This never-ever-before-seen picture book by Dr. Seuss about making up one’s mind is the literary equivalent of buried treasure! What happens when a brother and sister visit a pet store to pick a pet? Read more...
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This never-ever-before-seen picture book by Dr. Seuss about making up one’s mind is the literary equivalent of buried treasure! What happens when a brother and sister visit a pet store to pick a pet? Naturally, they can’t choose just one! The tale captures a classic childhood moment—choosing a pet—and uses it to illuminate a life lesson: that it is hard to make up your mind, but sometimes you just have to do it!
Told in Dr. Seuss’s signature rhyming style, this is a must-have for Seuss fans and book collectors, and a perfect choice for the holidays, birthdays, and happy occasions of all kinds.
An Editor’s Note at the end discusses Dr. Seuss’s creative process, his interest in animals, and Seussian creatures throughout his work.
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ABOUT THIS AUTHOR...
THEODOR SEUSS GEISEL—aka Dr. Seuss—is one of the most beloved children’s book authors of all time. From The Cat in the Hat to Oh, the Places You’ll Go!, his iconic characters, stories, and art style have been a lasting influence on generations of children and adults. The books he wrote and illustrated under the name Dr. Seuss (and others that he wrote but did not illustrate, including some under the pseudonyms Theo. LeSieg and Rosetta Stone) have been translated into thirty languages. Hundreds of millions of copies have found their way into homes and hearts around the world. Dr. Seuss’s long list of awards includes Caldecott Honors for McElligot’s Pool, If I Ran the Zoo, and Bartholomew and the Oobleck, the Pulitzer Prize, and eight honorary doctorates. Works based on his original stories have won three Oscars, three Emmys, three Grammys, and a Peabody.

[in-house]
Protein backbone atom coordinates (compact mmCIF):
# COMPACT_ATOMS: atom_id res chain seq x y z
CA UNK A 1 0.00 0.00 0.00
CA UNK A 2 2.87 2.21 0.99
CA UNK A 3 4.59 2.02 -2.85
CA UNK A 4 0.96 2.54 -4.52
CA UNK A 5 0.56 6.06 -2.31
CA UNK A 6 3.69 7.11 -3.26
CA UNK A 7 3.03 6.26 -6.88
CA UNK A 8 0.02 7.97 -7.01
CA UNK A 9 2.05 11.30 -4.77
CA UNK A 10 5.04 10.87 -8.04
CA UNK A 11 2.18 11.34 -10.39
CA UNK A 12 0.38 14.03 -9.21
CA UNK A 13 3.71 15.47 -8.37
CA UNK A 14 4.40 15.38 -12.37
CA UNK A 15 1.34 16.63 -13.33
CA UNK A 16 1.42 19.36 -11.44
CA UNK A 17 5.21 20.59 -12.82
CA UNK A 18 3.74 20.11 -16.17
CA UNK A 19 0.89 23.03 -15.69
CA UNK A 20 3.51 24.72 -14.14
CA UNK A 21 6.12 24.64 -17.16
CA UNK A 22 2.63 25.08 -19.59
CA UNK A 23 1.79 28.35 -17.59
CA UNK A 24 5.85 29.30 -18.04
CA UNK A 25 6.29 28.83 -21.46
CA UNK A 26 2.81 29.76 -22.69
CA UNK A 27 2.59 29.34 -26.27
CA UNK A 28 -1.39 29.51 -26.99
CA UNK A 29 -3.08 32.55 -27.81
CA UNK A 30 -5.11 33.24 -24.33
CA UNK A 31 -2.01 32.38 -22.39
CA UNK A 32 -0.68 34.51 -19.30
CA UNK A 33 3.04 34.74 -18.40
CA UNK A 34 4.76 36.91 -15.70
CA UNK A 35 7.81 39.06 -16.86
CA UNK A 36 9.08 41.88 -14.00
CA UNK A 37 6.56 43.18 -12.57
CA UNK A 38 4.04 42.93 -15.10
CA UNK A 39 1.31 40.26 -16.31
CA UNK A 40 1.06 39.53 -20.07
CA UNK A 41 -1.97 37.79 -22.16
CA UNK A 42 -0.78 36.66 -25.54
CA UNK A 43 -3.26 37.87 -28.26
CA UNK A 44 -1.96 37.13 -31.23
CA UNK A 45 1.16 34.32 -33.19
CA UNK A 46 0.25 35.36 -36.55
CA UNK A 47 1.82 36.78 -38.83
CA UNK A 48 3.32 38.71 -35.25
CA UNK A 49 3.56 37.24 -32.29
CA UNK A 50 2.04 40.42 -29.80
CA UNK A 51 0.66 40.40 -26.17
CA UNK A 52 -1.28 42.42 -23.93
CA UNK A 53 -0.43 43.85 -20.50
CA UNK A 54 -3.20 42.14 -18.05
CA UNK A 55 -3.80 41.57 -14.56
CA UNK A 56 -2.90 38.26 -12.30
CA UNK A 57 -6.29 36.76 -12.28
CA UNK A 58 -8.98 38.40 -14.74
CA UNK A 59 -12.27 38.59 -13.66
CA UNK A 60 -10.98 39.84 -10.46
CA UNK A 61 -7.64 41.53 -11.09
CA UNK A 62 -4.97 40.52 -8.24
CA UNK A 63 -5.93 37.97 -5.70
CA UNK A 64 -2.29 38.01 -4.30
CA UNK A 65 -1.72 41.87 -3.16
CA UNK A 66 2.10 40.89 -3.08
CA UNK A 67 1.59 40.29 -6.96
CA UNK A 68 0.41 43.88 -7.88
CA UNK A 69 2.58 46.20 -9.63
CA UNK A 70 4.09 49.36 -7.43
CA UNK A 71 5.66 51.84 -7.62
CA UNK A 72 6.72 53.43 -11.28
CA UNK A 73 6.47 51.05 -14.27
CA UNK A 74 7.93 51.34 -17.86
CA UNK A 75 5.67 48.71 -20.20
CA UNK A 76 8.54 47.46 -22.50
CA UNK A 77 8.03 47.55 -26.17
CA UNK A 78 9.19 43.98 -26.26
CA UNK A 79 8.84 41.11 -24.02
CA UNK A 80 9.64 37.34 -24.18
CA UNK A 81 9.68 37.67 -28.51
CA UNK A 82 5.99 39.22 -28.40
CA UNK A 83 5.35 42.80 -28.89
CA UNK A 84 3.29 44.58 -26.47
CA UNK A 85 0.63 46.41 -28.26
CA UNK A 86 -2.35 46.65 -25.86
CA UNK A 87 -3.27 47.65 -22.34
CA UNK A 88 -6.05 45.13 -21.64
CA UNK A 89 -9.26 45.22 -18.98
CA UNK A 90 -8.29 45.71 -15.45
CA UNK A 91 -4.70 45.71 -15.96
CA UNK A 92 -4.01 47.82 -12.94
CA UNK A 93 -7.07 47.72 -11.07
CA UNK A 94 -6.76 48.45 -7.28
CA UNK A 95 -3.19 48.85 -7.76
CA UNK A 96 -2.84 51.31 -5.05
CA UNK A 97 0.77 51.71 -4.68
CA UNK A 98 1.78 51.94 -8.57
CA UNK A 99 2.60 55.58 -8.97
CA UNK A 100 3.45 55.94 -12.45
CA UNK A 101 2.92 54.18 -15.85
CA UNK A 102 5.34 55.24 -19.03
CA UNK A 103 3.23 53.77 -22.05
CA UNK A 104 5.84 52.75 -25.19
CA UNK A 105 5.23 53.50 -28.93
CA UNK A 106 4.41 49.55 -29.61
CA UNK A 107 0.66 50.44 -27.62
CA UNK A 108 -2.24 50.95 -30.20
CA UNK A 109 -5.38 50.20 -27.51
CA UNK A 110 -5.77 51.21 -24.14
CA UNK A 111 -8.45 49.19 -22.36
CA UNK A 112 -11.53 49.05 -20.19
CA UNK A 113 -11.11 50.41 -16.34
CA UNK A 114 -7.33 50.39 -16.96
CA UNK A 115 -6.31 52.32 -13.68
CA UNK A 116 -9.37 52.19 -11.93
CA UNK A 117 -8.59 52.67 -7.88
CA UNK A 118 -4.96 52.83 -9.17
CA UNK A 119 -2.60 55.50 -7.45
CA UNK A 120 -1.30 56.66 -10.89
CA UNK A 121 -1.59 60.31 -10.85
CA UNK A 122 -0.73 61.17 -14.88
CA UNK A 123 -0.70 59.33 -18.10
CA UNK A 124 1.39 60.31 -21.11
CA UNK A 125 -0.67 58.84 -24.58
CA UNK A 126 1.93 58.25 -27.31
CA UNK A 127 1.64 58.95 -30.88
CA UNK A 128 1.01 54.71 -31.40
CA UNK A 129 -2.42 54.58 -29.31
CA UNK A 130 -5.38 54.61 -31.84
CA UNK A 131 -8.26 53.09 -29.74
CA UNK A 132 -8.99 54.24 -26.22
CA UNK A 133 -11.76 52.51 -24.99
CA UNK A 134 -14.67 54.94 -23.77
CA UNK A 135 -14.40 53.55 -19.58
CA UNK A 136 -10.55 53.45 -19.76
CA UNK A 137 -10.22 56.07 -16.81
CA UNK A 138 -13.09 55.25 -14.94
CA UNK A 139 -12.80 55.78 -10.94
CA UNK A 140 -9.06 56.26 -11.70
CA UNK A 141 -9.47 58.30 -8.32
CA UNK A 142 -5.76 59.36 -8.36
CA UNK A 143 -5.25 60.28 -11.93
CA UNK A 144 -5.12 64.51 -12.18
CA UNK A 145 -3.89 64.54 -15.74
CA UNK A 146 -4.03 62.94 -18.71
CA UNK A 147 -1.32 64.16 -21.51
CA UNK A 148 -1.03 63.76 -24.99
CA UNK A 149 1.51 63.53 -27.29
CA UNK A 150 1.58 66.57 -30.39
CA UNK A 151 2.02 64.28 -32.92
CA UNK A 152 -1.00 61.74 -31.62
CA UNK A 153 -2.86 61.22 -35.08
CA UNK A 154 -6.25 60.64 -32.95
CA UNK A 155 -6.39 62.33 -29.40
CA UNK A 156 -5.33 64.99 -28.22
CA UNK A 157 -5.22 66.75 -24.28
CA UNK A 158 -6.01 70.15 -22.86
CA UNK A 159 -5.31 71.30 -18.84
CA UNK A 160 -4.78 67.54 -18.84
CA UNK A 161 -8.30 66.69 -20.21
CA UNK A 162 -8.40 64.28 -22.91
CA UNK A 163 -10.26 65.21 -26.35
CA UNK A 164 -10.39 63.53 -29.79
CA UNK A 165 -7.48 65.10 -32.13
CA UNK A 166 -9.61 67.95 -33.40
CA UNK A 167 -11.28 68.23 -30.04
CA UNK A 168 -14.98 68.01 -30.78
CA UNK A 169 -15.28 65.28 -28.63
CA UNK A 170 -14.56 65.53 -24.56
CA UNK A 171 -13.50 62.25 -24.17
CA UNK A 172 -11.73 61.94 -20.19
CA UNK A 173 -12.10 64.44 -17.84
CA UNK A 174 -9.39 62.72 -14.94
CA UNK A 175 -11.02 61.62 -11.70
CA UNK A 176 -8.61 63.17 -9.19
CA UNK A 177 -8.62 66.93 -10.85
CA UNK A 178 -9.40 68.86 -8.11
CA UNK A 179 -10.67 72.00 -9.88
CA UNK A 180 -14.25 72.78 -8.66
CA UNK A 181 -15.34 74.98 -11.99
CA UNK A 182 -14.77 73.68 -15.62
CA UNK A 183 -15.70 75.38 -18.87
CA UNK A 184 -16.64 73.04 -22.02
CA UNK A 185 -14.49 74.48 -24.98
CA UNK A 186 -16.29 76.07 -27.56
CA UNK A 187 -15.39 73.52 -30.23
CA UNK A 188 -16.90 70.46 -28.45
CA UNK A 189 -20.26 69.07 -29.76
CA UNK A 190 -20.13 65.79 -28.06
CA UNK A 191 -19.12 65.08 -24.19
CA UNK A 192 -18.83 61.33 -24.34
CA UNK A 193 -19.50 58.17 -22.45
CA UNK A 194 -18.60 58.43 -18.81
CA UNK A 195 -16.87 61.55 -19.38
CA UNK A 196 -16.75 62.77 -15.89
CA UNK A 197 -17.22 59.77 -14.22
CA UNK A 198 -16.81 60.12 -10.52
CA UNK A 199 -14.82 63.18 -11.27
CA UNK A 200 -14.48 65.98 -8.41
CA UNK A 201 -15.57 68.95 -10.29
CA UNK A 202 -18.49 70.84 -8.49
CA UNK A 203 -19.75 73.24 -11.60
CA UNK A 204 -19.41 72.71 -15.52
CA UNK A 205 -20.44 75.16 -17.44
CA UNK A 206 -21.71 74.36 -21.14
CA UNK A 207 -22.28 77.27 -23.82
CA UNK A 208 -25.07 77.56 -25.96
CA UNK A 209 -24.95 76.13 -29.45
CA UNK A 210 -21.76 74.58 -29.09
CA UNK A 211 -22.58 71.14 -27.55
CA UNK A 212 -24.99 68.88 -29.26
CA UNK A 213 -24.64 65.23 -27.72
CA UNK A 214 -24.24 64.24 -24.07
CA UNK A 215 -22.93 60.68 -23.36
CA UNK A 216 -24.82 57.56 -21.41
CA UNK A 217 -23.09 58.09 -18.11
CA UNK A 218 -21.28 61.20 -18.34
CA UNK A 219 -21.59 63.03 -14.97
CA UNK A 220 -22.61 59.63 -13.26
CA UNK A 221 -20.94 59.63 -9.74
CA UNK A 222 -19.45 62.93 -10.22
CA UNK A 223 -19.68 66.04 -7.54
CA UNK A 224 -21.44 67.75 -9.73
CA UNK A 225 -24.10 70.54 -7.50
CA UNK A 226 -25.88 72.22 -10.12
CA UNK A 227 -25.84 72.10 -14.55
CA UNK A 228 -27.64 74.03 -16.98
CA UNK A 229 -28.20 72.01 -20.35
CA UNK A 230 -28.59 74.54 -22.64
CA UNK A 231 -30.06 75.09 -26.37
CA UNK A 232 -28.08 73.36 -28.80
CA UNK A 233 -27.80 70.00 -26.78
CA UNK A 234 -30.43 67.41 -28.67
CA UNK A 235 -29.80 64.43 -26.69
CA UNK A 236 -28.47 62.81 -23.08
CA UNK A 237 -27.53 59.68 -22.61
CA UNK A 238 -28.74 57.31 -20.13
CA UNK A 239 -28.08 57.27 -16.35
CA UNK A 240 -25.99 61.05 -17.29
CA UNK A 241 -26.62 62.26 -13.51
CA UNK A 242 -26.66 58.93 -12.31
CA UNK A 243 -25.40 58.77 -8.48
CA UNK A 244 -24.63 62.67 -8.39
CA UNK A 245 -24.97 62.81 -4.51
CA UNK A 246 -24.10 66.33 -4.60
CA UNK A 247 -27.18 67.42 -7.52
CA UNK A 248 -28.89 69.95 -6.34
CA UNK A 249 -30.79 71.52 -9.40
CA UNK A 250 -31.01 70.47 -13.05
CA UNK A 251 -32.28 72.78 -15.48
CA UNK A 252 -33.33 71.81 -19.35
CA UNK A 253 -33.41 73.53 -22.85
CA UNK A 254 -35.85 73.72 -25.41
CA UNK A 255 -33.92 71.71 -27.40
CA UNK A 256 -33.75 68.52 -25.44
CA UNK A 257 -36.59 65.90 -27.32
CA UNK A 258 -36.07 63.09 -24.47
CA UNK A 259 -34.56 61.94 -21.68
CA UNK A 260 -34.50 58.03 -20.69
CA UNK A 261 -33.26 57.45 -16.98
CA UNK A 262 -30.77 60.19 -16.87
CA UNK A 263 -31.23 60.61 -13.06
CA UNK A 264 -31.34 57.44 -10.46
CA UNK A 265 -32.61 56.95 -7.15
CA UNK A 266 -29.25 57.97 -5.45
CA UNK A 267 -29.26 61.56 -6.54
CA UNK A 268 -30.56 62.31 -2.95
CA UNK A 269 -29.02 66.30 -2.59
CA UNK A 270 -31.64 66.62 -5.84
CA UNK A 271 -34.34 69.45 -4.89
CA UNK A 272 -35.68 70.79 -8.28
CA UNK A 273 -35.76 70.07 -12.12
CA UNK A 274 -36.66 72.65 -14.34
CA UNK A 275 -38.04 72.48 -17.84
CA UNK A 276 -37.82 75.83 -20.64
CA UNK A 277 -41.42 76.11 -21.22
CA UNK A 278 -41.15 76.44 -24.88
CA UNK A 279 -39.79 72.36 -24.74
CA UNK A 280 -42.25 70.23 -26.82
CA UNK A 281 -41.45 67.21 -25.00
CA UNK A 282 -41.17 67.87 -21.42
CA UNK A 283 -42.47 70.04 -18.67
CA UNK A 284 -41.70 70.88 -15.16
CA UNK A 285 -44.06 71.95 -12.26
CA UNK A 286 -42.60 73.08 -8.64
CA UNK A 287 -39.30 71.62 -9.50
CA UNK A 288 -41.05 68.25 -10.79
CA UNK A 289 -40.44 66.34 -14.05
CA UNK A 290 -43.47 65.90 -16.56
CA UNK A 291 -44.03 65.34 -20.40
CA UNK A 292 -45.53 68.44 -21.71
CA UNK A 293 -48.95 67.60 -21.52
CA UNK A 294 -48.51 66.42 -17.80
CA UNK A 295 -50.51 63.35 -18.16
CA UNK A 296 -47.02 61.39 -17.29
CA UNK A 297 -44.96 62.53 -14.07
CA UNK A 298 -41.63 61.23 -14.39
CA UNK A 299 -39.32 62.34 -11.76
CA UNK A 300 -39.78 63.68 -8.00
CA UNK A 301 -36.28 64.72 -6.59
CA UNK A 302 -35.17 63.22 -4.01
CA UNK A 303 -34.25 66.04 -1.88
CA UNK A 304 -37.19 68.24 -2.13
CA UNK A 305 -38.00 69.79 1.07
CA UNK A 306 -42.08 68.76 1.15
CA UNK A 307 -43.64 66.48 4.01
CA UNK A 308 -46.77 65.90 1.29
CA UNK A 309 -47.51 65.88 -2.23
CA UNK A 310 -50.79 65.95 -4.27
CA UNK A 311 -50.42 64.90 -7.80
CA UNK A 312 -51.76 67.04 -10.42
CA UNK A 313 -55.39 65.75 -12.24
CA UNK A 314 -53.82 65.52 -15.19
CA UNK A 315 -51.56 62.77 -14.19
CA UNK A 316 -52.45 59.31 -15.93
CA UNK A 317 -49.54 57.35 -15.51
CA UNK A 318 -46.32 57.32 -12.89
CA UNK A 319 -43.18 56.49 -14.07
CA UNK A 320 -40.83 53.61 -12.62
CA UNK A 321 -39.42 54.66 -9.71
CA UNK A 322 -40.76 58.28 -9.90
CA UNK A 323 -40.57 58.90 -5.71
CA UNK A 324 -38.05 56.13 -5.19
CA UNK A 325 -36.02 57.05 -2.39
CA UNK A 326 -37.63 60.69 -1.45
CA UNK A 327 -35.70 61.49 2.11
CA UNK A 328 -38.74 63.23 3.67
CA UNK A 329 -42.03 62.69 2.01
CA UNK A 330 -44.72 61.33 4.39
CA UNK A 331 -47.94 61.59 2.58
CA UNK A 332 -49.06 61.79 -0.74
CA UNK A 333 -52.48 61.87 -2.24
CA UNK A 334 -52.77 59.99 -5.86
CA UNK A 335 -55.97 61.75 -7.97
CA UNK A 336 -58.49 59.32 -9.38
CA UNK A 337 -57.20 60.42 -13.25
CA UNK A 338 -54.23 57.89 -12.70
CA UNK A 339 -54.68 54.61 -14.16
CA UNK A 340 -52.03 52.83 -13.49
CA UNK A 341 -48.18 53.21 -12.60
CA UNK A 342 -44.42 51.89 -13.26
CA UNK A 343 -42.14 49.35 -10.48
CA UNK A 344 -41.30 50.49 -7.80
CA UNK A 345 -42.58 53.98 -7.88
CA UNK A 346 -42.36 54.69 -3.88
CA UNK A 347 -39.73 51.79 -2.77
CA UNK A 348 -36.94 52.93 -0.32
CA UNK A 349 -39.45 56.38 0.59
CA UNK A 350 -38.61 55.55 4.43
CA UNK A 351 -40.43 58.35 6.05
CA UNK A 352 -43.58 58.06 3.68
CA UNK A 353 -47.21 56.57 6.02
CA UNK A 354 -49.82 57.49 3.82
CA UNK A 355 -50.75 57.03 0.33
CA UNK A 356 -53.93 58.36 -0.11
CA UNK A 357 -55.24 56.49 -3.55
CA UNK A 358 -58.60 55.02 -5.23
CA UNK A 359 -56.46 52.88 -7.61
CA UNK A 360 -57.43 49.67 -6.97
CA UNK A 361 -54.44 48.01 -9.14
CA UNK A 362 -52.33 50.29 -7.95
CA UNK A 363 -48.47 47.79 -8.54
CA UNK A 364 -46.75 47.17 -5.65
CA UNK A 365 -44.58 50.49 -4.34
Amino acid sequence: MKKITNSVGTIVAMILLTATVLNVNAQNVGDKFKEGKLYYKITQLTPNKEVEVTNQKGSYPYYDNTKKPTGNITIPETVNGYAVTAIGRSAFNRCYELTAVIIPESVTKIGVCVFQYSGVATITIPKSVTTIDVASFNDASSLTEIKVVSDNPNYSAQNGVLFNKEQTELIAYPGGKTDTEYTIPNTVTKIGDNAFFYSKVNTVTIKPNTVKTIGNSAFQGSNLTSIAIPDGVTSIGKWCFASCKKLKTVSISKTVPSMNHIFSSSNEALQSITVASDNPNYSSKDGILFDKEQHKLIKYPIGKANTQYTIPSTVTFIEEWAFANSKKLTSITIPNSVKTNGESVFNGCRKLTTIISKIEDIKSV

Publishers Weekly® Reviews
- Reviewed in: Publishers Weekly, page .
- Review Date: 2015-07-27
- Reviewer: Staff
This early Dr. Seuss work, which was found after his death in 1991 and re-discovered in 2013, stars the brother and sister from One Fish Two Fish Red Fish Blue Fish. An extensive, informative afterword from the publisher says that Seuss often recycled story elements, and this book may have led to One Fish. Here, the narrator and his sister, Kay, have a real-world problem. They're at a pet store, and their father says they can take home only one animal: "The cat?/ Or the dog?/ The kitten?/ The pup?/ Oh, boy!/ It is something/ to make a mind up." Their imaginations soon wander in typical Seussian directions: "If we had a big tent,/ then we would be able/ to take home a yent!" (A spread shows the siblings gazing fondly out of the window at a giant, tiger-striped creature crouched under a canopy of cloth and cables.) Seuss's drawings offer plenty of offbeat surrealism (four exasperated beasts bear banners that read Make Up Your Mind), but the book also takes a sympathetic view of childhood indecision—with an appropriately indecisive ending. Ages 3–7. (July)